The chassis of the Huntsman V2 is made almost entirely of plastic. An aluminum plate has been affixed to the upper part of the keyboard, in order to reinforce the whole. The construction is therefore robust and quite sober for a model gaming, the keyboard being black from the feet to the keys. With dimensions of 44.5 x 14 cm, this model is quite imposing on a desk, even more so with its 9 cm wide leatherette palm rest.
An essential accessory to enhance the hands, since the Huntsman V2 is quite high (3.9 cm). It is also very comfortable and magnetic to remain attached to the keyboard. A flawless for this accessory which is here provided in the box.
The keys are rough and grip the fingers well. They are made of double injection PBT, a molding technique that gives them excellent longevity. The F1 to F8 keys have no basic shortcut, in order to leave the field free to the user to configure those of his choice in the Razer Synapse software. The “M” of the F9 key is used to assign macros on the fly – but it seems easier to us to go through the software – and the F10 allows you to activate the game mode to block the Windows key in particular.
Above the numeric keypad are the dedicated multimedia keys which are frankly very convenient, but whose click is not really damped and not very pleasant to the touch, which remains a detail that said. The slightly notched volume control wheel is also very practical on a daily basis; however, it will be criticized for not being very well anchored in its location, which somewhat taints the premium aspect of the keyboard.
The backlighting of the keys is successful, as often with Razer. It is adjustable key by key and many light effects allow you to personalize it. Again, you will have to turn to Razer Synapse in the Chroma Studio tab to control the whole thing.
The USB-A connection cable is made of paracord, a guarantee of quality and durability, but it is not detachable. Too bad, especially since it is on the TKL version. Under the keyboard, there are of course non-slip pads, and the Razer motto “For gamers. By gamers” copied extensively throughout the chassis and adjustable feet to tilt the Huntsman V2 to 6° or 9°, depending on user preference.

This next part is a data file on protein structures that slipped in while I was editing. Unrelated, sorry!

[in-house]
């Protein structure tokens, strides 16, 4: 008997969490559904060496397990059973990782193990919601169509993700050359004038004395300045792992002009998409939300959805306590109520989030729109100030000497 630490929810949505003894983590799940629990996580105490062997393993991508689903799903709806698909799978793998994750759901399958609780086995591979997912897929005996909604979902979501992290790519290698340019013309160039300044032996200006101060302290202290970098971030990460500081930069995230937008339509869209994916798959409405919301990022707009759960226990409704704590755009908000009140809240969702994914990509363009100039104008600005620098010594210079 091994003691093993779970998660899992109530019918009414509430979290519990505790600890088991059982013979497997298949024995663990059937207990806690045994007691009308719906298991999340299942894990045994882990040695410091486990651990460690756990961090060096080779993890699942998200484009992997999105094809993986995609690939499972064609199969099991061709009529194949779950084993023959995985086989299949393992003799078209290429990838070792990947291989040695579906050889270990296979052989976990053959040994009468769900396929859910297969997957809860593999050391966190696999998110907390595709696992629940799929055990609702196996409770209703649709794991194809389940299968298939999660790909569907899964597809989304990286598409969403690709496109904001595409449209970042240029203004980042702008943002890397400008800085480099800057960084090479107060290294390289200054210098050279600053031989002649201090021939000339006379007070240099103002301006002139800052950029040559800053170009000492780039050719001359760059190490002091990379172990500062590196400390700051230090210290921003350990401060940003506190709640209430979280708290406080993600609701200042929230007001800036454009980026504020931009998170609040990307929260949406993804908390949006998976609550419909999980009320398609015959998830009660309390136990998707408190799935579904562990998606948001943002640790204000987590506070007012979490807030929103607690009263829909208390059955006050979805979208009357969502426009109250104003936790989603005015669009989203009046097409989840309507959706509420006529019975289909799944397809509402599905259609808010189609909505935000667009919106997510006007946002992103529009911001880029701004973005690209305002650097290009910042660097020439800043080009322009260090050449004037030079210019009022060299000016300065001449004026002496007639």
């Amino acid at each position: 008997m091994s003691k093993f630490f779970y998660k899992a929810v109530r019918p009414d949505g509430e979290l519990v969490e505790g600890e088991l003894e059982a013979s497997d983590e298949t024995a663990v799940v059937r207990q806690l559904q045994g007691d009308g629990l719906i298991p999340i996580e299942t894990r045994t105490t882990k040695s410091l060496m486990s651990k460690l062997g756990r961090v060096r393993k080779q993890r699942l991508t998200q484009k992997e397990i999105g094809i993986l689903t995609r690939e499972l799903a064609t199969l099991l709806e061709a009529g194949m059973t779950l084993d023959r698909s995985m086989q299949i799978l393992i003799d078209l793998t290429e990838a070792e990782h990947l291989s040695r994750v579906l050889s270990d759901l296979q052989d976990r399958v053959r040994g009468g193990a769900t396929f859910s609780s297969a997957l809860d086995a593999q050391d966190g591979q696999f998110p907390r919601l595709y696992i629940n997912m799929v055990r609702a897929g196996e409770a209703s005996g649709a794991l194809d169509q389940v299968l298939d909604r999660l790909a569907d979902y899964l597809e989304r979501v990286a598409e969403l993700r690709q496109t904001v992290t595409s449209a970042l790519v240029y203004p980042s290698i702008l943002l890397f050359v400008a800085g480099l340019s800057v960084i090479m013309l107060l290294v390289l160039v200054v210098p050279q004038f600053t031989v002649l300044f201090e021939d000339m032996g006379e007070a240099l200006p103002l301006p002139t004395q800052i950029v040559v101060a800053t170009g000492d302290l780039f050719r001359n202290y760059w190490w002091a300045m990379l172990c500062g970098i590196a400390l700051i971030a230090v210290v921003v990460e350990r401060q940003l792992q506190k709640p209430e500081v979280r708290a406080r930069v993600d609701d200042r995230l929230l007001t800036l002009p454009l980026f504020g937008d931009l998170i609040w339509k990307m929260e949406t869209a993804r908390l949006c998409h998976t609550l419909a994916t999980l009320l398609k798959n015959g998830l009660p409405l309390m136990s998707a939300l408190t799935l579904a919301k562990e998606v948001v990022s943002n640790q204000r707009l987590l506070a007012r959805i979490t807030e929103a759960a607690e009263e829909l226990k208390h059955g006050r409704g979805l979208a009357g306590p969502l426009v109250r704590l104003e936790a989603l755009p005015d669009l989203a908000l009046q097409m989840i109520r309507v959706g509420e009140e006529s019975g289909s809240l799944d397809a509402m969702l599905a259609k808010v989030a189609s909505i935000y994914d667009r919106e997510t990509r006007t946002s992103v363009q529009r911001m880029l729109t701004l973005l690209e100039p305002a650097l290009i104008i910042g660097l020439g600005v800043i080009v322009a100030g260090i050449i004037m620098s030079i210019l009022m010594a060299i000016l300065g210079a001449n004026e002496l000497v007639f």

Unlike its Blackwidow keyboards, Razer chose opto-mechanical switches for its Huntsman series. Activation is therefore not done physically as on a classic mechanical keyboard, but optically when the key passes in front of a light beam. This type of switch is therefore a little more responsive and suffers less from the vagaries of time: they are guaranteed for 100 million clicks, or about twice as much as the classic mechanical versions. Not welded to the chassis, this type of switch is usually hotswappables (interchangeable), but this is not the case with Razer, which does not sell its switches separately.
As mentioned above, our model has brand-specific clicky purple switches, so the keyboard makes a lot of noise. Some appreciate the tactile side of these models which offer physical and audible feedback when activating the key, but if you want to play or work in a quieter environment, we can only direct you to the linear reds – which will be still quite noisy as well. The purples have an activation stroke of 1.5mm and require a force of 45cN, while the reds are slightly more sensitive with a stroke of 1.2mm and a force of 40cN.
The polling rate (polling rate) of the keyboard is enormous: it reaches 8000 Hz, which should ensure the lowest latency, even if in practice 1000 Hz is already more than enough. The responsiveness of the keys is in any case excellent and the rebound very fast. We found the keystroke pleasant, but we regret that the resonance of the chassis is so audible. In addition to the clicking of the keys, it will indeed be necessary to deal with a pronounced and disturbing metallic echo with each keystroke. Razer is however supposed to have inserted a layer of foam in the chassis to reduce this noise…